Much is in the news lately about marriage. Exactly whom can one marry? Can a guy marry a guy, a doll marry a doll, a man marry two women, or a woman marry two men?
My question is, "Why not?" Most arguments against non-traditional marriages (though polygamy is certainly traditional, isn't it?) are one of two types:
1. Marriage is ordained of God to be between a man and a woman.
2. Non traditional marriages would wreck the institution. I mean, what would happen if a gay couple married and then decided to separate?
Argument number one is simply not so. Religious texts seem to support a rather more open idea of marriage. One in which, if you're a king, you can have 1000 wives and concubines, or as in the case of more recent times, 27. All the fulminations against anything but one man one woman are all fairly recent, and in fact, God hasn't commented on it at all, at least not to me.
Marriage has until recently been about property rights and bloodlines and inheritances. If you were the Duke of Omnium, you needed to know who was yours so you could decide who got the money and who had to go into the priesthood. Nobody cared about the lower orders; they weren't much more than animals anyway, and if they married, why, jumping over a broomstick was good enough for them. It's only recently, in fact, that love has even entered into the occasion.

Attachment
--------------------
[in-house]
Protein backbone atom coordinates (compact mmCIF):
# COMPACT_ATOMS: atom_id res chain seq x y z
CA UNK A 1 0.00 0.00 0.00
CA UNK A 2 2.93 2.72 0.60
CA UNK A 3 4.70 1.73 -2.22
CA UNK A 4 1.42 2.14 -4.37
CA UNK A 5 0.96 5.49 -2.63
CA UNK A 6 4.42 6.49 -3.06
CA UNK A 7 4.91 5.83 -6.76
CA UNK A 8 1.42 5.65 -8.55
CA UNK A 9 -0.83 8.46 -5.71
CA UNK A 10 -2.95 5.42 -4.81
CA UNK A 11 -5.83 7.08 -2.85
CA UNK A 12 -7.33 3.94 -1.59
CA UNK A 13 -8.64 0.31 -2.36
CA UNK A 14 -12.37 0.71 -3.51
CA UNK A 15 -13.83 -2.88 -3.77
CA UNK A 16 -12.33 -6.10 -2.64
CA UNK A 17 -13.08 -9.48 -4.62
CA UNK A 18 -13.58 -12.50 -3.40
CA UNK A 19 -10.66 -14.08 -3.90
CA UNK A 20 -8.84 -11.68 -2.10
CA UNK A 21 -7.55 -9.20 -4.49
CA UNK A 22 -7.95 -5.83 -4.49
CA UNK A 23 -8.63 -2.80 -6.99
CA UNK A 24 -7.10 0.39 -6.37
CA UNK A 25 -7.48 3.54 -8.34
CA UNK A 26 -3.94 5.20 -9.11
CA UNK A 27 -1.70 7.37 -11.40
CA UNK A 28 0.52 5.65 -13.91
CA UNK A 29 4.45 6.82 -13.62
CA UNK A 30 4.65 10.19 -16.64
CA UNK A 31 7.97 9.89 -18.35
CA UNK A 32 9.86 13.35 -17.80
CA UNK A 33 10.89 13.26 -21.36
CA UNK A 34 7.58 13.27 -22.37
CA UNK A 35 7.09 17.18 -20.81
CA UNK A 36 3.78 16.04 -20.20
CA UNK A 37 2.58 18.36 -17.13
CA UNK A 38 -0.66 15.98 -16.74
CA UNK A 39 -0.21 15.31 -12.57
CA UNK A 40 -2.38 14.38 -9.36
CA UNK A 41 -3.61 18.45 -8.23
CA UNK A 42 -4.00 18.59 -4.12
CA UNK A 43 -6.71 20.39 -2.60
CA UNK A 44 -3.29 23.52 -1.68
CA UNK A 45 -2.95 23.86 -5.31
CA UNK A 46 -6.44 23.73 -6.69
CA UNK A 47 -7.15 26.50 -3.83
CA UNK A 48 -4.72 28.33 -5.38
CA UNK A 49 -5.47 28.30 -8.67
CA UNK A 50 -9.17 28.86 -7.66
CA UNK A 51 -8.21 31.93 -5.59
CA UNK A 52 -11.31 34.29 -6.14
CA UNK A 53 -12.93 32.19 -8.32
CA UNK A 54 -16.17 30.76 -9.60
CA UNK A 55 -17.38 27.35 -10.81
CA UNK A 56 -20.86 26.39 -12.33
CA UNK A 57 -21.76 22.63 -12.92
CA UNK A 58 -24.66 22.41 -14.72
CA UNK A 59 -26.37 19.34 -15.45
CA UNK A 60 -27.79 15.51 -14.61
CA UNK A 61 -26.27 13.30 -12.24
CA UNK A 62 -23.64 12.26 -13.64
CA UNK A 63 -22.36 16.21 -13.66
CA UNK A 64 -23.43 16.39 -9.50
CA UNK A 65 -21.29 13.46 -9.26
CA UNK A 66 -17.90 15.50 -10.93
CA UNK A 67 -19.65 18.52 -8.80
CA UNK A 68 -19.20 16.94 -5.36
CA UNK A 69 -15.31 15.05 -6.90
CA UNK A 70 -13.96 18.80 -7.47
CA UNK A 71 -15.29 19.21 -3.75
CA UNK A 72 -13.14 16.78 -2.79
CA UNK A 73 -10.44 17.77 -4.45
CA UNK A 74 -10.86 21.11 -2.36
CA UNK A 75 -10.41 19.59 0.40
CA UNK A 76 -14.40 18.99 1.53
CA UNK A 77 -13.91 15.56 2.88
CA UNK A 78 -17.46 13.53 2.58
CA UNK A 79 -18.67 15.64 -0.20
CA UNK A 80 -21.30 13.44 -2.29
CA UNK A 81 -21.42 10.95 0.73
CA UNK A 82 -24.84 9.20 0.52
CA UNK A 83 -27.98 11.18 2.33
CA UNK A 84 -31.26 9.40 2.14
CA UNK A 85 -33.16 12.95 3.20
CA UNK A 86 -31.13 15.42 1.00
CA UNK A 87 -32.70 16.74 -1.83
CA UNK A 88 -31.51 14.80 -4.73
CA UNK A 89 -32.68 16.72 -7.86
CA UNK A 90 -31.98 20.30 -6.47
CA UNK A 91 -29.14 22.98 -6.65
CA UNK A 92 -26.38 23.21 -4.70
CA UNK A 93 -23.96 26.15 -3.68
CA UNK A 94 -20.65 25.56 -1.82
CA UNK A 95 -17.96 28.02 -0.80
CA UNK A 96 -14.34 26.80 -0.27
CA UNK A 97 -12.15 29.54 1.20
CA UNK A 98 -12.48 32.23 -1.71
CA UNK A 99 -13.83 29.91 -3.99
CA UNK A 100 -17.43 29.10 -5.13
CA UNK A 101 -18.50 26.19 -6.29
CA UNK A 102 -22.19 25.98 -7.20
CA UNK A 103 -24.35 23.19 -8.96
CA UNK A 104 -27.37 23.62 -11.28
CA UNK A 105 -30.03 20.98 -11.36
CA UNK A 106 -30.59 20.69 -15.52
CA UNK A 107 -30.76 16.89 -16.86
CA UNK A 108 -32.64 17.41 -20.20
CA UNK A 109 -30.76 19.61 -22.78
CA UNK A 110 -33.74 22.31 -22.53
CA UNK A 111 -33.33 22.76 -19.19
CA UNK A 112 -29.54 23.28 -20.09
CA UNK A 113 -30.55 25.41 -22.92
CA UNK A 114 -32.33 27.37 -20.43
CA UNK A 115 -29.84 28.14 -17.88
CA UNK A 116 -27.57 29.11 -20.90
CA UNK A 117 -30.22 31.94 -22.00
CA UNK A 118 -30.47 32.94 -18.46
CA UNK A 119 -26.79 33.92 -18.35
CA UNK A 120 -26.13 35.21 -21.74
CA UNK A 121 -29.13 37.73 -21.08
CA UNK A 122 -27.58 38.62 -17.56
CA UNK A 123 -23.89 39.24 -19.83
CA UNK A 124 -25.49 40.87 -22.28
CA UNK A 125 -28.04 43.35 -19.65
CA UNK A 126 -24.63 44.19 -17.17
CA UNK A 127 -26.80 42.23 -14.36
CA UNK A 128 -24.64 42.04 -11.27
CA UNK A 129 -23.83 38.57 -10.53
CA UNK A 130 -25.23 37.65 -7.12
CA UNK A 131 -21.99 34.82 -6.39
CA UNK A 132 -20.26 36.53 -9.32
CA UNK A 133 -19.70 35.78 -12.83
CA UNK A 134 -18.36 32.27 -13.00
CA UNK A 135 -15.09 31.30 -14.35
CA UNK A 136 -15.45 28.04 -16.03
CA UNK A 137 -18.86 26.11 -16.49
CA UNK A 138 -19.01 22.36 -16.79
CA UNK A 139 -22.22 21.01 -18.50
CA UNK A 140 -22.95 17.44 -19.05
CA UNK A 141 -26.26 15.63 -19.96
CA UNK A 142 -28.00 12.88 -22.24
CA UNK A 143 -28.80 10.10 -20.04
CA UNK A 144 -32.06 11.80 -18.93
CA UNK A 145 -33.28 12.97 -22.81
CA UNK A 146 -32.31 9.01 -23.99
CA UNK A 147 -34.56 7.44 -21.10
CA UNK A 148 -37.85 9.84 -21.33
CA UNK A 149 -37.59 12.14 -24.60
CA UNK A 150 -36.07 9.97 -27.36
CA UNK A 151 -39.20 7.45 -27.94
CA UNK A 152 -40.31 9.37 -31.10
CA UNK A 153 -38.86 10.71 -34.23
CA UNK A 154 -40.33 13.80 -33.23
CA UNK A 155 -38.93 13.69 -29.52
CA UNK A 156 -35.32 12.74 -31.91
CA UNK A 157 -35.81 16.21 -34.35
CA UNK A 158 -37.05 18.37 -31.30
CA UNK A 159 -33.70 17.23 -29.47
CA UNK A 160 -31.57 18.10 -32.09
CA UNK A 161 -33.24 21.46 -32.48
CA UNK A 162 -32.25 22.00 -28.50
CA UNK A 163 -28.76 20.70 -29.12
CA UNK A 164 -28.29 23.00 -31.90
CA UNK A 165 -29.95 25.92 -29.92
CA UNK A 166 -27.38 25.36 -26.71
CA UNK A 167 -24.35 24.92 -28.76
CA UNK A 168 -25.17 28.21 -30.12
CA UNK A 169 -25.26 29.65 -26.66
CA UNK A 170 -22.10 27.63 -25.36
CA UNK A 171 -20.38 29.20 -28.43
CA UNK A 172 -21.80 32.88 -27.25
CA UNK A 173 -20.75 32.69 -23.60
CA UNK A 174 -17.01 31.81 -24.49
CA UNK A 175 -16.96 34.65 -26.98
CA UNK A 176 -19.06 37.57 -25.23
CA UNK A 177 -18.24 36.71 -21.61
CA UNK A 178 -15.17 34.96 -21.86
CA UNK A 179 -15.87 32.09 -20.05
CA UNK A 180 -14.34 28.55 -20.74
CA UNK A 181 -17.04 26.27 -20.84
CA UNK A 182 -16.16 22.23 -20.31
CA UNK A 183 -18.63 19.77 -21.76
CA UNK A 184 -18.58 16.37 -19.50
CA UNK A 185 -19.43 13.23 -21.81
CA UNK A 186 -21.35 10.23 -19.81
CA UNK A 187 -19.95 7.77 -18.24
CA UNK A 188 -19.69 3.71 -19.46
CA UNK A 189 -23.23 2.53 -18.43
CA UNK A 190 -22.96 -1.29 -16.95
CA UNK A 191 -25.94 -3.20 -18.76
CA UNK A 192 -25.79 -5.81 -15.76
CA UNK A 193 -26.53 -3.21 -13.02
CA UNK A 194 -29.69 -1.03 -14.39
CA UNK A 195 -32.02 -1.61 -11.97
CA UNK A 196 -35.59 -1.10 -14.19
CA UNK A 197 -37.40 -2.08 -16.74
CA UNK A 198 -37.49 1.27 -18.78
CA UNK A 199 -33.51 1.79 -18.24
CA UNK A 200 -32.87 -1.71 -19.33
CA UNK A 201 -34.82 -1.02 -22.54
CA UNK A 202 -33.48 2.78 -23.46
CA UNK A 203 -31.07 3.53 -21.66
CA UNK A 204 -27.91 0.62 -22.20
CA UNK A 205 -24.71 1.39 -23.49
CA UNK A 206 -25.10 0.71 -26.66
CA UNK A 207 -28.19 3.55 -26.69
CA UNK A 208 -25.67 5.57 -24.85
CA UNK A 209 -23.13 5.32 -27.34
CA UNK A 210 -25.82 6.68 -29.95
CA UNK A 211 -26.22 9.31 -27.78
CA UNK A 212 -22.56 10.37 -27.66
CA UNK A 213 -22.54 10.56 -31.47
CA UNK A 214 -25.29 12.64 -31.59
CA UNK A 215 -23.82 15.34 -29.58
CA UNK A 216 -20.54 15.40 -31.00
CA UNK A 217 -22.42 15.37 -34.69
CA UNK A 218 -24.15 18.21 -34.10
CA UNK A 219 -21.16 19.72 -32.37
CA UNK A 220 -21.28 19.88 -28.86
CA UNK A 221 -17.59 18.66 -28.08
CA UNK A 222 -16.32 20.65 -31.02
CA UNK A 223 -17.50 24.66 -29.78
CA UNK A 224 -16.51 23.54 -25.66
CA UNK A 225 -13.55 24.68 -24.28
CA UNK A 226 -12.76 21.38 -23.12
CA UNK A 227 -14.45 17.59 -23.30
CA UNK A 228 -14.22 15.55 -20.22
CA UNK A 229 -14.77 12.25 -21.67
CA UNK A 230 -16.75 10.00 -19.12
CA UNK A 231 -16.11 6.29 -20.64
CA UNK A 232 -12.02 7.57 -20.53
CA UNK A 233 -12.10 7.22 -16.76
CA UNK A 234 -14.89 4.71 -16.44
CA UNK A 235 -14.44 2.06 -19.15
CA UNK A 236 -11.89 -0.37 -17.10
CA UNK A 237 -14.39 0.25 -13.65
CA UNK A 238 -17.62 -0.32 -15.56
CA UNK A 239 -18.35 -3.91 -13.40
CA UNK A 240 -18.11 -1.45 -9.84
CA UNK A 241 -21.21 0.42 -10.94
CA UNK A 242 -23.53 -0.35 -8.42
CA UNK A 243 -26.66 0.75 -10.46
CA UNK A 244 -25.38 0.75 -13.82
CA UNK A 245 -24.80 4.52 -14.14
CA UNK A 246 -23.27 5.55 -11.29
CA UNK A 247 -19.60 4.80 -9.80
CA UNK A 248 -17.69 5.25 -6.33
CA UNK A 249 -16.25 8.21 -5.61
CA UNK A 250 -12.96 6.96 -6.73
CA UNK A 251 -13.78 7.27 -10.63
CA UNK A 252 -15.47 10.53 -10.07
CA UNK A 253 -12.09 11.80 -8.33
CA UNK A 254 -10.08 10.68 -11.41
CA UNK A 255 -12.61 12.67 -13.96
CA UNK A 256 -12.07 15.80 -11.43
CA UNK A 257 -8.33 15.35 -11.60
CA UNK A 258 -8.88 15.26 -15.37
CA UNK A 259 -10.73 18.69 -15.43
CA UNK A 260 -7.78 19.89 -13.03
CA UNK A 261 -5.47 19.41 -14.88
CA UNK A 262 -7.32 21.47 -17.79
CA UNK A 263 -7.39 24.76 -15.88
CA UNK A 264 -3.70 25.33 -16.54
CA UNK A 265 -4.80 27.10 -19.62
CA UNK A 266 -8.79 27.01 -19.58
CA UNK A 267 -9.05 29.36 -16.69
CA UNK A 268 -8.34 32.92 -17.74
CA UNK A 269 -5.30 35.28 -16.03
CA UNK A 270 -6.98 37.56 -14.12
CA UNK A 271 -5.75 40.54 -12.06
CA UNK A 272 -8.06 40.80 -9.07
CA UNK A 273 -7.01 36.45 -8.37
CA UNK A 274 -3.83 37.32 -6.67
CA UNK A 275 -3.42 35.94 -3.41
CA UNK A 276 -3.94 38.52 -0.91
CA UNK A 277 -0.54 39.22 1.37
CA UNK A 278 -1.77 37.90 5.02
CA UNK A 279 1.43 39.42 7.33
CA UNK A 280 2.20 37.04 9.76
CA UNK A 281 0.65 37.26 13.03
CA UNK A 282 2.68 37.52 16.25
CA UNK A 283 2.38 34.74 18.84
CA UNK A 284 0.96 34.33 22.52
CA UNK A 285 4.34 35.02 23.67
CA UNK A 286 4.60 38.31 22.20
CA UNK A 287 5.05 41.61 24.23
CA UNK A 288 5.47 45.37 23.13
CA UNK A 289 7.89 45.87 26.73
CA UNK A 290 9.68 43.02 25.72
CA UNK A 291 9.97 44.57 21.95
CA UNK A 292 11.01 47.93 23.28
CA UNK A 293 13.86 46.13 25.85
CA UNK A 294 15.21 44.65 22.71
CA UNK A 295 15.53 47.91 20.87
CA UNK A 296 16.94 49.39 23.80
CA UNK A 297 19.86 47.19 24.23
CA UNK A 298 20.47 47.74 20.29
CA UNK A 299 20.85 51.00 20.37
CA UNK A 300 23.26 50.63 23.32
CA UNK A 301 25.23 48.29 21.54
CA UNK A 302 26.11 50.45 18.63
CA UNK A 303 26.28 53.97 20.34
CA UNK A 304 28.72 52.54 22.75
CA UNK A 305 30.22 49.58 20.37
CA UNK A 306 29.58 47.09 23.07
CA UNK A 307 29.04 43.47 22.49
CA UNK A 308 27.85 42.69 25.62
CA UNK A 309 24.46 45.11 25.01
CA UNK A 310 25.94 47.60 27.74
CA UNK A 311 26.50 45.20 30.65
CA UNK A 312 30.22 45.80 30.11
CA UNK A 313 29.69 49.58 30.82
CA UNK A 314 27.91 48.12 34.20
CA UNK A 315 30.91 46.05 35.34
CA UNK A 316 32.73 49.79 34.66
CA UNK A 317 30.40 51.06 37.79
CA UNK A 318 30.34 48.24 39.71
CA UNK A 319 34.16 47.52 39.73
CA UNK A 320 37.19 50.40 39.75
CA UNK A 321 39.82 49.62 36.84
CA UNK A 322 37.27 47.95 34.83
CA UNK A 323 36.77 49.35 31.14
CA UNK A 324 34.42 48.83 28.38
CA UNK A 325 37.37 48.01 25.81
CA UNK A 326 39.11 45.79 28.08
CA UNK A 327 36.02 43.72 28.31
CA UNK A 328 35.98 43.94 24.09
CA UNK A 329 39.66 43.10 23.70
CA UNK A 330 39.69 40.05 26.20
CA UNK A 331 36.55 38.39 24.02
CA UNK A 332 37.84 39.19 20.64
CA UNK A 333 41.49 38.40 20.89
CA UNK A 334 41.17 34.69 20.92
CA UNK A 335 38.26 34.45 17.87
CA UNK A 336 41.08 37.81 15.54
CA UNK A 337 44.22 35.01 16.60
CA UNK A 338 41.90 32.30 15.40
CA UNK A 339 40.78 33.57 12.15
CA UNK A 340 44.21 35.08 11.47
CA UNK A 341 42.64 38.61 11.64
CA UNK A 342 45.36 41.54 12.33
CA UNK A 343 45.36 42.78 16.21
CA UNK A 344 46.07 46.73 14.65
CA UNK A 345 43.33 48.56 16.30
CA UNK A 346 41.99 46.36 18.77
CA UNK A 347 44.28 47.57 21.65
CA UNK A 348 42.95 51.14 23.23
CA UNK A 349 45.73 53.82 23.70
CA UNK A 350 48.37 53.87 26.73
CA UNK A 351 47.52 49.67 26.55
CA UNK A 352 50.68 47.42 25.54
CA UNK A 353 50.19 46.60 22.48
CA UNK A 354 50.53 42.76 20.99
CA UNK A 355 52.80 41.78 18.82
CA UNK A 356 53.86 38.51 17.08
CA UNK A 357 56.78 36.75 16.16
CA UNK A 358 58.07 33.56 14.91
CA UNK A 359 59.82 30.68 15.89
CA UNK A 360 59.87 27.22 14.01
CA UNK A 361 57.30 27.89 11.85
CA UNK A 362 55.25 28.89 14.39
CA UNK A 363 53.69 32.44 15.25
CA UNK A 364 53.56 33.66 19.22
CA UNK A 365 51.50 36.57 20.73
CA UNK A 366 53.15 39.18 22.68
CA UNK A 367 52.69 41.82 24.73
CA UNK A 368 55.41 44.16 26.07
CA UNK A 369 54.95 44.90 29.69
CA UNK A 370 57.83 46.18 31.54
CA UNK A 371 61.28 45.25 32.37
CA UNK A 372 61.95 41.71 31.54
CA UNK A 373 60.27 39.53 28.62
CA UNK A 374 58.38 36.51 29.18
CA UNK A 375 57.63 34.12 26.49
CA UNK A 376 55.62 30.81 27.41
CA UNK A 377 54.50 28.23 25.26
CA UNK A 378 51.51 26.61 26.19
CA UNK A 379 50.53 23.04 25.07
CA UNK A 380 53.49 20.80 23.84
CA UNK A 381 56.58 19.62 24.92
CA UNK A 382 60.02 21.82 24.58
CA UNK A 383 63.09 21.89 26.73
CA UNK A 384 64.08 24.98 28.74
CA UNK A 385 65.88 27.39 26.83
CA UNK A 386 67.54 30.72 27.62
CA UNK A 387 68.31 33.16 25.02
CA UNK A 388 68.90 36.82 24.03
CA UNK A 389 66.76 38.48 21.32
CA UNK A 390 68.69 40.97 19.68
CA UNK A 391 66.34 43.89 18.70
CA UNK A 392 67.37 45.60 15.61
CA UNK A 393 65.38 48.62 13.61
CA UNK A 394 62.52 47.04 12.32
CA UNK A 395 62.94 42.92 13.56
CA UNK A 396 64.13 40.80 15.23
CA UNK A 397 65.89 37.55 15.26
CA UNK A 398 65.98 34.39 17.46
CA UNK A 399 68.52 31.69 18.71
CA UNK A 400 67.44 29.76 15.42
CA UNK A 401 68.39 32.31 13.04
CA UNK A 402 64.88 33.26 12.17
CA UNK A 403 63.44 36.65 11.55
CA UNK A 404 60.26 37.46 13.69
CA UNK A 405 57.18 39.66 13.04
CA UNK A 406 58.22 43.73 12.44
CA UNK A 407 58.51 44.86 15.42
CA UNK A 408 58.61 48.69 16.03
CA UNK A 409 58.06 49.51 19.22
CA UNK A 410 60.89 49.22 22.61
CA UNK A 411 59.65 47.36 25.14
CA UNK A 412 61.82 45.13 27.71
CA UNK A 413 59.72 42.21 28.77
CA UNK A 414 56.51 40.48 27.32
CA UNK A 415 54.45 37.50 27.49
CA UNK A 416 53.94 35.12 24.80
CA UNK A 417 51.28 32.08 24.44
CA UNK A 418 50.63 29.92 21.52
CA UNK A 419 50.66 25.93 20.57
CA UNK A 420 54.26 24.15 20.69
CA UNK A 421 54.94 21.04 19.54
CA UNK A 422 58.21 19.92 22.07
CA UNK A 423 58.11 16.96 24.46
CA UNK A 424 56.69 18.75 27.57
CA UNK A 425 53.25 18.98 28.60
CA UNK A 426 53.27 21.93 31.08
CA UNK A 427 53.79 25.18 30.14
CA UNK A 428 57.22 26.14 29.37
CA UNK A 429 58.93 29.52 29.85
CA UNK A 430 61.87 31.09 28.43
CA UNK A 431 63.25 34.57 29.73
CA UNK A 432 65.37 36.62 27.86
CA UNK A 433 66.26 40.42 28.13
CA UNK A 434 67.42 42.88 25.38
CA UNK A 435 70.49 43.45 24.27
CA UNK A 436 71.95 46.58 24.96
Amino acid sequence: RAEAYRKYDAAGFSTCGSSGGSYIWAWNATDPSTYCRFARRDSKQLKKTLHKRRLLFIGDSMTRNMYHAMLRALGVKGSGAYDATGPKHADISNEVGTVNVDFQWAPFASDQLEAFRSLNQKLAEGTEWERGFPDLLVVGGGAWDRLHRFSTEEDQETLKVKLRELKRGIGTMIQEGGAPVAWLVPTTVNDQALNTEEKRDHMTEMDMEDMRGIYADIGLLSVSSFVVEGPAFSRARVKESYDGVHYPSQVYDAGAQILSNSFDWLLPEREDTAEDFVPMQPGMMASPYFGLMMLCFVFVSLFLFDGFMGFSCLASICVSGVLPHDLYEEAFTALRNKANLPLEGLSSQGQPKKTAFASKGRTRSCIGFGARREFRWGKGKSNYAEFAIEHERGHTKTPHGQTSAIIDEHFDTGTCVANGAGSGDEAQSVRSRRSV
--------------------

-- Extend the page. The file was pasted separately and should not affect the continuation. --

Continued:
Argument number two is bogus also. How can we wreck something that is in shambles anyway? When two younguns get married, it's with a 50/50 expectation that they'll be divorced before it's all over. I suspect that statistics among gay couples are certainly no worse, and probably better.
We might even speculate on when marriage began. Currently, the earliest true human is believed to be a woman, puckishly named "Eve," who lived 800,000 years ago, give or take,
Was she married? Certainly not (who would perform the ceremony?). What about her offspring. Nope also.
So, when did marriage enter the picture? I'd guess, shooting from the hip, that it was about the time that two ideas emerged: property and clergy. Which would mean that for most of the time we've been human, there hasn't been such a thing as marriage.
It would be scary and tragic if the same flowering of humanity that gave us Lascaux also gave us marriage.